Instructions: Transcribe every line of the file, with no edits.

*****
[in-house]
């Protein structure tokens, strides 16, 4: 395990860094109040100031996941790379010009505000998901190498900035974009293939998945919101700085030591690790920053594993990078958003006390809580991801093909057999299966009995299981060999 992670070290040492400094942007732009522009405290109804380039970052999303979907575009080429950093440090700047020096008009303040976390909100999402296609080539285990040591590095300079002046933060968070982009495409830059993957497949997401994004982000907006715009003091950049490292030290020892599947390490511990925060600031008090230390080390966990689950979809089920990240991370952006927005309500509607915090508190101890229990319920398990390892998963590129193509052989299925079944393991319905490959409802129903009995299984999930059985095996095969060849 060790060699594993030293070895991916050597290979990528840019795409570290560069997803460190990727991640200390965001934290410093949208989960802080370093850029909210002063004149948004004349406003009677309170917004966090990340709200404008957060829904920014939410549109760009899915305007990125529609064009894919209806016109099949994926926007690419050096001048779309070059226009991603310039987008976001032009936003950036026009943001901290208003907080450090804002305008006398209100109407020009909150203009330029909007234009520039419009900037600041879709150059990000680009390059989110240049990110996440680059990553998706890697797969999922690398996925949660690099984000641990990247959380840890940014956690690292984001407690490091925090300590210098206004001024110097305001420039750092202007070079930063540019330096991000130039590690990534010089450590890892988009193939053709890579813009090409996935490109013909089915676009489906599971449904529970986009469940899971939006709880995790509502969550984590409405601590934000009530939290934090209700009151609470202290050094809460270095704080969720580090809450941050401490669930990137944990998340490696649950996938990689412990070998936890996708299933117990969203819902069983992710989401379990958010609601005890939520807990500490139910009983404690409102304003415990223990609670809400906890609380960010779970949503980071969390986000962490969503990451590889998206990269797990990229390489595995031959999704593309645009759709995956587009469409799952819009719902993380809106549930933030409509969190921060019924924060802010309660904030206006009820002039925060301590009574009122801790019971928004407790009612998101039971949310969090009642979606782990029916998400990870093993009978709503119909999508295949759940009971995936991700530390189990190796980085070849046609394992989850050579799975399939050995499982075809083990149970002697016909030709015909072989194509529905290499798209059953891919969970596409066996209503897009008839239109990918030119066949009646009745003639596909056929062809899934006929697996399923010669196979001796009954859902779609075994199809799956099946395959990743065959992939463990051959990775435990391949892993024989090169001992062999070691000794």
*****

[in-house]
């Protein structure tokens, strides 16, 4: 395990860094109040100031996941790379010009505000998901190498900035974009293939998945919101700085030591690790920053594993990078958003006390809580991801093909057999299966009995299981060999 992670070290040492400094942007732009522009405290109804380039970052999303979907575009080429950093440090700047020096008009303040976390909100999402296609080539285990040591590095300079002046933060968070982009495409830059993957497949997401994004982000907006715009003091950049490292030290020892599947390490511990925060600031008090230390080390966990689950979809089920990240991370952006927005309500509607915090508190101890229990319920398990390892998963590129193509052989299925079944393991319905490959409802129903009995299984999930059985095996095969060849 060790060699594993030293070895991916050597290979990528840019795409570290560069997803460190990727991640200390965001934290410093949208989960802080370093850029909210002063004149948004004349406003009677309170917004966090990340709200404008957060829904920014939410549109760009899915305007990125529609064009894919209806016109099949994926926007690419050096001048779309070059226009991603310039987008976001032009936003950036026009943001901290208003907080450090804002305008006398209100109407020009909150203009330029909007234009520039419009900037600041879709150059990000680009390059989110240049990110996440680059990553998706890697797969999922690398996925949660690099984000641990990247959380840890940014956690690292984001407690490091925090300590210098206004001024110097305001420039750092202007070079930063540019330096991000130039590690990534010089450590890892988009193939053709890579813009090409996935490109013909089915676009489906599971449904529970986009469940899971939006709880995790509502969550984590409405601590934000009530939290934090209700009151609470202290050094809460270095704080969720580090809450941050401490669930990137944990998340490696649950996938990689412990070998936890996708299933117990969203819902069983992710989401379990958010609601005890939520807990500490139910009983404690409102304003415990223990609670809400906890609380960010779970949503980071969390986000962490969503990451590889998206990269797990990229390489595995031959999704593309645009759709995956587009469409799952819009719902993380809106549930933030409509969190921060019924924060802010309660904030206006009820002039925060301590009574009122801790019971928004407790009612998101039971949310969090009642979606782990029916998400990870093993009978709503119909999508295949759940009971995936991700530390189990190796980085070849046609394992989850050579799975399939050995499982075809083990149970002697016909030709015909072989194509529905290499798209059953891919969970596409066996209503897009008839239109990918030119066949009646009745003639596909056929062809899934006929697996399923010669196979001796009954859902779609075994199809799956099946395959990743065959992939463990051959990775435990391949892993024989090169001992062999070691000794």